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Moose hunters’ chances good as season opens

Posted: August 21, 2014 - 2:25pm  |  Updated: August 28, 2014 - 5:05pm
Photo courtesy of George Harbeson
A bull moose browses off Lakeshore Drive on Tuesday. The moose appears to have only three brow tines on either side and thus wouldn’t be a legal kill it it were outside city limits.

For hunters heading out at the start of the fall moose hunting season this week, as in 2013, the odds of getting a moose should be better compared to 2012. Moose hunting opened on Wednesday, Aug. 20, and continues through Sept. 20. After restrictions limiting the take of younger bulls, the bull-cow ratio has improved, the population has increased and the winter survival rate has gone up for Game Management Unit 15C, the lower Kenai Peninsula south of Tustumena Lake.

“It seems to be pretty darn high. We had calves we normally wouldn’t expect to see through the winter still around,” said Jason Herreman of the Alaska Department of Fish and Game and the Homer area biologist. “Overall moose numbers are good down here for the moment.”

For 2013, Fish and Game aerial surveys counted 3,200 moose, with an error of plus or minus 650. In 2012, 350 hunters harvested 25 bull moose. Last year, 825 hunters harvested 112 bull moose. Unit 15C had 56 road-kill moose, about the 5-year average of 54 animals killed yearly on roads.

Last year, regulations were changed to allow taking one bull with a spike on at least one side, 50-inch antlers, or antlers with four or more brow tines on at least one side. Previously hunters could not take spike bull moose. A spike means a bull moose with only one tine on at least one side. Brow tines have to be at least 1-inch long and longer than they are wide. Brow tines also have to come off the brow palm. Distinguishing spikes and brow tines can trip up hunters, Herreman said.

“Some folks didn’t see, or thought it was barely legal and took a chance,” he said.

All antlers have to be sealed within 10 days of harvest at Fish and Game offices. Hunters who make a mistake should report themselves right away.

“It’s best if they truly make a mistake, bring it right down or give us a call,” Herreman said.

Alaska Wildlife Troopers and the courts will go easier on hunters who self-report, said Capt. Bernard Chastain of the wildlife troopers, Anchorage.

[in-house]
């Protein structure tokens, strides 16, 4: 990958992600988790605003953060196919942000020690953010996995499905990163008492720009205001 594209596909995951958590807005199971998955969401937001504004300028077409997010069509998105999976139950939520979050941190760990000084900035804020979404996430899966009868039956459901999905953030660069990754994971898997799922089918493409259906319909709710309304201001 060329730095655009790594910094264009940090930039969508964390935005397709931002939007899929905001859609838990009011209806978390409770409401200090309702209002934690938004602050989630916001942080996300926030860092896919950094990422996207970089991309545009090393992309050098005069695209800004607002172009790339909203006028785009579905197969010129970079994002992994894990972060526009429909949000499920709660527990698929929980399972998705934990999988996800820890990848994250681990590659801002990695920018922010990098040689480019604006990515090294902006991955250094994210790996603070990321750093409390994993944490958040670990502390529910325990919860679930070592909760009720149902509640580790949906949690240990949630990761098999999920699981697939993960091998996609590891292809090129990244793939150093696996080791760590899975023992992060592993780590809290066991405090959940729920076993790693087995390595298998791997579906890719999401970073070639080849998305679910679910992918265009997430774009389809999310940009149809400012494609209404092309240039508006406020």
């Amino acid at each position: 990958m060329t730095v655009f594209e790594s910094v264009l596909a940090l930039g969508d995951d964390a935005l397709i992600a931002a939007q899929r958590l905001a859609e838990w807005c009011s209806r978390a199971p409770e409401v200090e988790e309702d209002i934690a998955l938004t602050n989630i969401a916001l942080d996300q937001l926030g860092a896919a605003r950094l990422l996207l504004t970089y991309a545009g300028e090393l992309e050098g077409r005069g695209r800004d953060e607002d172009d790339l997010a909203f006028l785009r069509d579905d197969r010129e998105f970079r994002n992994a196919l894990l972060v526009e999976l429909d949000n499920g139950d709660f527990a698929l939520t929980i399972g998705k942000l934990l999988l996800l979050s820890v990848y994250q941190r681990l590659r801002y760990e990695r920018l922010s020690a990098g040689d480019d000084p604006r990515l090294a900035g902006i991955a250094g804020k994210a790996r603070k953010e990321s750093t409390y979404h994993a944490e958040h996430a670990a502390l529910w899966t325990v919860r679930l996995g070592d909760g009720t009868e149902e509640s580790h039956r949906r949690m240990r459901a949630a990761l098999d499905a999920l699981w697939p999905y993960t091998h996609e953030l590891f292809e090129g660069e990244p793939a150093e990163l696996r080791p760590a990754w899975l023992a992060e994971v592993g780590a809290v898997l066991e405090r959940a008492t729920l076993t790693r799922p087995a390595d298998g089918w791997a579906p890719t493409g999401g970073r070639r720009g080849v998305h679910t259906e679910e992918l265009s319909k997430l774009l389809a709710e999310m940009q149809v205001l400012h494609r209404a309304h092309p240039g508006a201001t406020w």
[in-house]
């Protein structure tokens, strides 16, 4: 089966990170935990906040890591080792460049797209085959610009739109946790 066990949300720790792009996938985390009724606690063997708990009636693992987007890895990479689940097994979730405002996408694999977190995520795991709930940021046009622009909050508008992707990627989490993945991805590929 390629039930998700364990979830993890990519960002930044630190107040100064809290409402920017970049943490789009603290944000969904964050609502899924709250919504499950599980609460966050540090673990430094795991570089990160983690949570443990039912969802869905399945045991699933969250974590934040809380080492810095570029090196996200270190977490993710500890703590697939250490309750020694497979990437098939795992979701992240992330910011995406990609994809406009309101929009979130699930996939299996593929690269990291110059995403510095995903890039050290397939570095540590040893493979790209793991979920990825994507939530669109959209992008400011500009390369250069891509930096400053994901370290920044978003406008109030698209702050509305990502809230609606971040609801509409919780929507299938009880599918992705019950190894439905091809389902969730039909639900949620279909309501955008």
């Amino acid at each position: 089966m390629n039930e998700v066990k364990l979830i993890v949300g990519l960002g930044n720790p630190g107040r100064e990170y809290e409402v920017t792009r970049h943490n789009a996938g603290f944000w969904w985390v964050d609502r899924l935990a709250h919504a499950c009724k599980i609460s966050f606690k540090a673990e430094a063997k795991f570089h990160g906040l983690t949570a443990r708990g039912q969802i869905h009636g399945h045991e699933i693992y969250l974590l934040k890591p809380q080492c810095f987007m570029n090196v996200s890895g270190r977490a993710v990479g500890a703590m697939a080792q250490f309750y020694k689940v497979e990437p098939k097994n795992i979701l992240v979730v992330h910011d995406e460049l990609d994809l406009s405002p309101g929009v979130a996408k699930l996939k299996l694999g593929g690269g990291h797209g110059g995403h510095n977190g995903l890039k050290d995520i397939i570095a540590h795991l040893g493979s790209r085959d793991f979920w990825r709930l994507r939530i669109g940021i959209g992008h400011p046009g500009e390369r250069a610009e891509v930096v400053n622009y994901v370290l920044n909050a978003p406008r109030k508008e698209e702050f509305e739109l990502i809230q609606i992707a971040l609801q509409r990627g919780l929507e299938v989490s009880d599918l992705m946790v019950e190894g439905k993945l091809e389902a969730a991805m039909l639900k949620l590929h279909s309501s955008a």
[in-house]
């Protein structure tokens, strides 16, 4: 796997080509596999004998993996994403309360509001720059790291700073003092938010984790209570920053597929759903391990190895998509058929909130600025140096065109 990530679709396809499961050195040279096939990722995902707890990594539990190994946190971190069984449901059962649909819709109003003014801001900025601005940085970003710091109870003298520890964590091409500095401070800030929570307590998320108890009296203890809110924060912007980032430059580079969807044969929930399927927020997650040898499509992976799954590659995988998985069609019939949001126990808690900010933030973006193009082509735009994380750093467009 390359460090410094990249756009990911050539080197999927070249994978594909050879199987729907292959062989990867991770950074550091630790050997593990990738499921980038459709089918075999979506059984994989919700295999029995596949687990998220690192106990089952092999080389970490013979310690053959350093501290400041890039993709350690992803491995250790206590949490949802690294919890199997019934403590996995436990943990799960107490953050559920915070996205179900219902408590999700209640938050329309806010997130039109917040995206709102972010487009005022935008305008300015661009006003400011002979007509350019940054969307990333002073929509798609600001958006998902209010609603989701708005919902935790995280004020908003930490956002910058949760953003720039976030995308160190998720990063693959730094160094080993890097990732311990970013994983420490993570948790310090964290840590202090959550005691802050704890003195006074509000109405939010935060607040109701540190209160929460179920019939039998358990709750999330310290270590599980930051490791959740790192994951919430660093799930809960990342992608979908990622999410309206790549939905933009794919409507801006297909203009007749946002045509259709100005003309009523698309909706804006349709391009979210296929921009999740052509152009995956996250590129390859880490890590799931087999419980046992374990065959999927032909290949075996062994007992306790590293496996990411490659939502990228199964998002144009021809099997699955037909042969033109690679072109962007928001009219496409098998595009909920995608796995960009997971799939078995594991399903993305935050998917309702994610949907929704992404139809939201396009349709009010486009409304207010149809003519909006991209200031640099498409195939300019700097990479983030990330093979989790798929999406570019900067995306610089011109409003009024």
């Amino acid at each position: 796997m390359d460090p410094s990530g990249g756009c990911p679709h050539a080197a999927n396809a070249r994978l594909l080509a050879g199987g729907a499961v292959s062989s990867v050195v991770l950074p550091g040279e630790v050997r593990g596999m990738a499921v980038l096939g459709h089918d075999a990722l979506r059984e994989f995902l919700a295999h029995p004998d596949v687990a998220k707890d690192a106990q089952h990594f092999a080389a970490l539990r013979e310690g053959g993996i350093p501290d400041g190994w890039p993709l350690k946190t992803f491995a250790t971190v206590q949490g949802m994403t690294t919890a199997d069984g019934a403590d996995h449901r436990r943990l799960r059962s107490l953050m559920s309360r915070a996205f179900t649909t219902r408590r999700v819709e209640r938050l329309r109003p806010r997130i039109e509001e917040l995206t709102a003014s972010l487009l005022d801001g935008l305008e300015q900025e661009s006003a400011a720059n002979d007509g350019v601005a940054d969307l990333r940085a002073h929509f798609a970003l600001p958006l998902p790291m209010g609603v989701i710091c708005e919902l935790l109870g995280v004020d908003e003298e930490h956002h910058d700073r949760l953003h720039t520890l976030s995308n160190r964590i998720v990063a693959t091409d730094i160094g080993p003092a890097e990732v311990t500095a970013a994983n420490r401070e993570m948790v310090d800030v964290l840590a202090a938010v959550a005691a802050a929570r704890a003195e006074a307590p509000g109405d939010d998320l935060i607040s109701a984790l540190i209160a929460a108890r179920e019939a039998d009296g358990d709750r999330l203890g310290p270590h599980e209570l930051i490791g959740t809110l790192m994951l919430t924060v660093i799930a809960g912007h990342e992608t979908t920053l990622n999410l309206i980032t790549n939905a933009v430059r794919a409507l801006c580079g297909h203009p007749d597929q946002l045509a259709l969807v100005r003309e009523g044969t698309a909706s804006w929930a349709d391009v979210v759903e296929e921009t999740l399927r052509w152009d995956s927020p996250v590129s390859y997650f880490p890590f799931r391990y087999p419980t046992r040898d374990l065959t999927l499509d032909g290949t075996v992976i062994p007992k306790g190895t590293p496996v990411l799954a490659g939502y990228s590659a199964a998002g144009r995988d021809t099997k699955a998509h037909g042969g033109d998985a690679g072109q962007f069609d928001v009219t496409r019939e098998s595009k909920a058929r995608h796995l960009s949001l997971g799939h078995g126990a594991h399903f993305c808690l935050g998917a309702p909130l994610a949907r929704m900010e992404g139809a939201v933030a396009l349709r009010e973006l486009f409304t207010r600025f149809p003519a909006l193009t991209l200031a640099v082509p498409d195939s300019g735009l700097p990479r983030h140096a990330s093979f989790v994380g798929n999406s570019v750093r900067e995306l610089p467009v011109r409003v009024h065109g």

“It’s better to harvest the animal and turn it in,” he said. “It’s the ethical thing to do and the right thing to do.”

Hunters who make a mistake forfeit the meat, which is then donated to a charity like senior centers or food pantries. Hunters who see violations can report them to Wildlife Safeguard at 800-478-3377.

Hunters should be aware of private property and where landowners have given permission to hunt.

“What I always tell people is, ‘Get permission first,’” Herreman said. “It keeps people out of trouble.”

“They need to search for private properties themselves,” Chastain said. “It’s their responsibility to know whose land they’re on.”

Alaska Statutes allow access to private property that is not fenced, apparently unimproved or unused, and not posted with a 144-square-inch sign prohibiting access or uses. Chastain said there’s a legal concept called “curtilage,” meaning people have a reasonable expectation of privacy in the area surrounding a house and nearby buildings. Access is prohibited in that area. There’s also the open field doctrine, which allows access to fields beyond a home unless posted. “No trespassing or hunting” signs should be posted at access points, such as driveways, and along property lines.

Fish and Game has been doing a study since March 2012 looking at cow body condition and calf birth and survival rates.

“We’ve got a pretty good feel for what’s going on with how good a condition the animals are in and what their productivity is,” said Thomas McDonough, a Fish and Game research biologist.

In 15C, moose are in relatively better condition than up north in Unit 15A, the northwest Kenai Peninsula. Moose densities are double that in the lower peninsula compared to the upper peninsula. Calf survival over the winter was better in 15C than in 15A, as well as twinning rates. In 15A, more than 36 percent of calves born were twins, while in 15A it was less than 25 percent. After a 1969 fire that rejuvenated moose habitat, by the 1980s twinning rates for 15A were more than 75 percent. Adult moose survival rates are about the same in both areas, but higher in 15C, McDonough said.

Calf survival over the summer and into the winter is related to many different factors, McDonough said.

“The predation level is one factor, but another factor is the condition the cows were in,” he said. “The better the condition the cow is in, the better condition the calf is in, and the faster they can put on weight.”

The severity of a winter, particularly in snow depths, also can be a factor.

“Calves that are in poor condition that are skinnier going into the winter, they’re more susceptible to predation,” McDonough said.

In an area with good habitat and mild winters, cows also can reproduce every year. If the habitat is limited, cows enter what’s called a reproductive pause and aren’t receptive to being bred.

Chastain said that if hunters have questions about regulations, they should contact the local office of the wildlife troopers. On the lower peninsula, that’s the Anchor Point Post on the Sterling Highway in Anchor Point near Chapman School. Chastain also urged hunters to be cautious and safe.

“I would have to reiterate, once they pull that trigger, they own that bullet,” he said. “They have to be doubly sure what they’re shooting at.”

“Be careful,” Herreman said. “Hopefully we’ll have a safe and productive hunting season.”

Michael Armstrong can be reached at michael.armstrong@homernews.com.

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